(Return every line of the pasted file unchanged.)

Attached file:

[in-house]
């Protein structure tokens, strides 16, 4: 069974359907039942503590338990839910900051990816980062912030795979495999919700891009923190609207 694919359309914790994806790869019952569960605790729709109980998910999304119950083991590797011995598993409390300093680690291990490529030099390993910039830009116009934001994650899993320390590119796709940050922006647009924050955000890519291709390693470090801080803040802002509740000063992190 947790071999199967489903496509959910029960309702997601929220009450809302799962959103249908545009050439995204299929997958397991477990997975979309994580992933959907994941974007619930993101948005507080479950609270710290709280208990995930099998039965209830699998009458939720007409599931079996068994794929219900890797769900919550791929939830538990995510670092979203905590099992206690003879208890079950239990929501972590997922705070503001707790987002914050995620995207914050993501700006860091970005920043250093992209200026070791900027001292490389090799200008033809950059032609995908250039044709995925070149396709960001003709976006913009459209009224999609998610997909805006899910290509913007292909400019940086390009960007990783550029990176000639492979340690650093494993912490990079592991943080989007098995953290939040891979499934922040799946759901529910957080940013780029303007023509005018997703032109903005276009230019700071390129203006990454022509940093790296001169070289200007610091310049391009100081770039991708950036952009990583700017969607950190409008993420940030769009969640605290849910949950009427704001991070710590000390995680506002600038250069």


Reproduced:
[in-house]
């Protein structure tokens, strides 16, 4: 069974359907039942503590338990839910900051990816980062912030795979495999919700891009923190609207 694919359309914790994806790869019952569960605790729709109980998910999304119950083991590797011995598993409390300093680690291990490529030099390993910039830009116009934001994650899993320390590119796709940050922006647009924050955000890519291709390693470090801080803040802002509740000063992190 947790071999199967489903496509959910029960309702997601929220009450809302799962959103249908545009050439995204299929997958397991477990997975979309994580992933959907994941974007619930993101948005507080479950609270710290709280208990995930099998039965209830699998009458939720007409599931079996068994794929219900890797769900919550791929939830538990995510670092979203905590099992206690003879208890079950239990929501972590997922705070503001707790987002914050995620995207914050993501700006860091970005920043250093992209200026070791900027001292490389090799200008033809950059032609995908250039044709995925070149396709960001003709976006913009459209009224999609998610997909805006899910290509913007292909400019940086390009960007990783550029990176000639492979340690650093494993912490990079592991943080989007098995953290939040891979499934922040799946759901529910957080940013780029303007023509005018997703032109903005276009230019700071390129203006990454022509940093790296001169070289200007610091310049391009100081770039991708950036952009990583700017969607950190409008993420940030769009969640605290849910949950009427704001991070710590000390995680506002600038250069």